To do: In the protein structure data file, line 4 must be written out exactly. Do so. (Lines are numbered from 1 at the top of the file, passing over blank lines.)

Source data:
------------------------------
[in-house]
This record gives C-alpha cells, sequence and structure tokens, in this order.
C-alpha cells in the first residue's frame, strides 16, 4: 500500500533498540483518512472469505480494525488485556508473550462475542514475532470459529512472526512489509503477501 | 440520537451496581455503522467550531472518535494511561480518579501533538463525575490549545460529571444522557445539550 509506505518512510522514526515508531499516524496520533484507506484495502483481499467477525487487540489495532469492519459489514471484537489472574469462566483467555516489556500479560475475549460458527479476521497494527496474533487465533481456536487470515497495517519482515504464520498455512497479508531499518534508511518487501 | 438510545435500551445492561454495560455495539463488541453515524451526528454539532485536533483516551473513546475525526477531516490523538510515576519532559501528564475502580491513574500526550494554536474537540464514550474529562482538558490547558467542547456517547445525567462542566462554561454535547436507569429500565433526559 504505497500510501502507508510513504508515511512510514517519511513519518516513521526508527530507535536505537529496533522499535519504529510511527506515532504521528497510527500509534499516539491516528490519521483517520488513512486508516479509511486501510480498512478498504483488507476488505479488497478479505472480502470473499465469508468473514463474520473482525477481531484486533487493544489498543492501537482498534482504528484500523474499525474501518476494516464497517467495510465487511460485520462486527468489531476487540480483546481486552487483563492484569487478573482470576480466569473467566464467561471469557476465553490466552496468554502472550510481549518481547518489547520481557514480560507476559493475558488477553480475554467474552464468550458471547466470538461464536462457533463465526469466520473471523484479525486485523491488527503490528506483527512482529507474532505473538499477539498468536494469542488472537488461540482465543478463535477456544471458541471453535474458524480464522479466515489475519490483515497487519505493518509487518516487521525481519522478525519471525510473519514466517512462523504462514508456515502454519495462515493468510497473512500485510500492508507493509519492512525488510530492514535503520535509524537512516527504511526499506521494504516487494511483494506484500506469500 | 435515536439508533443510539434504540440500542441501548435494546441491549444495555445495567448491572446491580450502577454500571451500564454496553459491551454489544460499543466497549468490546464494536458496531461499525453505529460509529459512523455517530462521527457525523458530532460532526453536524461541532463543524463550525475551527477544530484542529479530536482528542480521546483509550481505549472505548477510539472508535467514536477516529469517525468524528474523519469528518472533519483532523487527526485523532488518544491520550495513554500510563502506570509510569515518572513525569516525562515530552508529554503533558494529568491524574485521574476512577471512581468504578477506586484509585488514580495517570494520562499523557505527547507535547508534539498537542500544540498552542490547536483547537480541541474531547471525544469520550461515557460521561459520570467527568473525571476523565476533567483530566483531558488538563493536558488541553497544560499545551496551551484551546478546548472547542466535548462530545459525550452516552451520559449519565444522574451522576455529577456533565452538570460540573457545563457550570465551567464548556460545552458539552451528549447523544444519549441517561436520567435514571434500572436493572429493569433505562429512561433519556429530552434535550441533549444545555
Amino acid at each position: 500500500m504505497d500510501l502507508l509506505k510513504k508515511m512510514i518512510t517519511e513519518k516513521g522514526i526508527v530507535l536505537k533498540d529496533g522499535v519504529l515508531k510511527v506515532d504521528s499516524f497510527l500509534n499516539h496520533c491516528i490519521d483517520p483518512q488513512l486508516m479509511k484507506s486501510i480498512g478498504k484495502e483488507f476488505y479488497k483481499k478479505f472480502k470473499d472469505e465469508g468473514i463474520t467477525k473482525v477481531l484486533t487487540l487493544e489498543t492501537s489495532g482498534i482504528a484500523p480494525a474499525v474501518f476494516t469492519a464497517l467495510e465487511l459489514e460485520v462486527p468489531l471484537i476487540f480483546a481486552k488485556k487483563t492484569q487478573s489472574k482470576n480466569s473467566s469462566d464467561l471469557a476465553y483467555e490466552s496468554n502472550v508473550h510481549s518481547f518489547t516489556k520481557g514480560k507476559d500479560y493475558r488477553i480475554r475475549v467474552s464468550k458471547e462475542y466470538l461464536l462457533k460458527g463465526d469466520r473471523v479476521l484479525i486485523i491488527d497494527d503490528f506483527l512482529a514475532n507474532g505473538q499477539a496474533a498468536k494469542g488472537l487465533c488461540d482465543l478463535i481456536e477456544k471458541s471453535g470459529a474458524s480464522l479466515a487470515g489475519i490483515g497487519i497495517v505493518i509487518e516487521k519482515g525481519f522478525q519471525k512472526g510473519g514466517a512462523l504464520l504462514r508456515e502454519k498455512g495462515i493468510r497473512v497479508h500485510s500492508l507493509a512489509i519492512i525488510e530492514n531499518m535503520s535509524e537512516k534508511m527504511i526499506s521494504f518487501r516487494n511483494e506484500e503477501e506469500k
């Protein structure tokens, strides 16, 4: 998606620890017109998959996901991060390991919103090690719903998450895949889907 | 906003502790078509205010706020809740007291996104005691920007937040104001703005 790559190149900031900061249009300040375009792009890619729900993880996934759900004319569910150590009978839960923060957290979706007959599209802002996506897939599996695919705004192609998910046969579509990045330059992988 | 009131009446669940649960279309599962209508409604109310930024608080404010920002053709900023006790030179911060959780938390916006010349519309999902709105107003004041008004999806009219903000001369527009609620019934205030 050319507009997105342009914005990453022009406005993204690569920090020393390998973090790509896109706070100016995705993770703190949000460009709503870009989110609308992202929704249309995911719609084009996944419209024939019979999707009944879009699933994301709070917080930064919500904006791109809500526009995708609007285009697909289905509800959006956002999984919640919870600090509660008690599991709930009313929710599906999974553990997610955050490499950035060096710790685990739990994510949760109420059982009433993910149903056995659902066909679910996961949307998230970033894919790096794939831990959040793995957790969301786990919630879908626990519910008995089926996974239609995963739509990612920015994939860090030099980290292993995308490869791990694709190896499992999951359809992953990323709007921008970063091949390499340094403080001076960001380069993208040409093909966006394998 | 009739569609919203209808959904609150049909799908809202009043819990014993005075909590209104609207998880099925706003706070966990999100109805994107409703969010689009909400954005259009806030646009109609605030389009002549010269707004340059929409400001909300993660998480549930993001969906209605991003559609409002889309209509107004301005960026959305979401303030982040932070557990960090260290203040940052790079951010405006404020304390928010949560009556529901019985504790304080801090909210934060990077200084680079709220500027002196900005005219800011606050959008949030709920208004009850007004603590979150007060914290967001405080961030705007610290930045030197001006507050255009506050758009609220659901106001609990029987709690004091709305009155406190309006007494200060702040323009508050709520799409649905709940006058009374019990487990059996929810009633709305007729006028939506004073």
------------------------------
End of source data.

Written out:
Amino acid at each position: 500500500m504505497d500510501l502507508l509506505k510513504k508515511m512510514i518512510t517519511e513519518k516513521g522514526i526508527v530507535l536505537k533498540d529496533g522499535v519504529l515508531k510511527v506515532d504521528s499516524f497510527l500509534n499516539h496520533c491516528i490519521d483517520p483518512q488513512l486508516m479509511k484507506s486501510i480498512g478498504k484495502e483488507f476488505y479488497k483481499k478479505f472480502k470473499d472469505e465469508g468473514i463474520t467477525k473482525v477481531l484486533t487487540l487493544e489498543t492501537s489495532g482498534i482504528a484500523p480494525a474499525v474501518f476494516t469492519a464497517l467495510e465487511l459489514e460485520v462486527p468489531l471484537i476487540f480483546a481486552k488485556k487483563t492484569q487478573s489472574k482470576n480466569s473467566s469462566d464467561l471469557a476465553y483467555e490466552s496468554n502472550v508473550h510481549s518481547f518489547t516489556k520481557g514480560k507476559d500479560y493475558r488477553i480475554r475475549v467474552s464468550k458471547e462475542y466470538l461464536l462457533k460458527g463465526d469466520r473471523v479476521l484479525i486485523i491488527d497494527d503490528f506483527l512482529a514475532n507474532g505473538q499477539a496474533a498468536k494469542g488472537l487465533c488461540d482465543l478463535i481456536e477456544k471458541s471453535g470459529a474458524s480464522l479466515a487470515g489475519i490483515g497487519i497495517v505493518i509487518e516487521k519482515g525481519f522478525q519471525k512472526g510473519g514466517a512462523l504464520l504462514r508456515e502454519k498455512g495462515i493468510r497473512v497479508h500485510s500492508l507493509a512489509i519492512i525488510e530492514n531499518m535503520s535509524e537512516k534508511m527504511i526499506s521494504f518487501r516487494n511483494e506484500e503477501e506469500k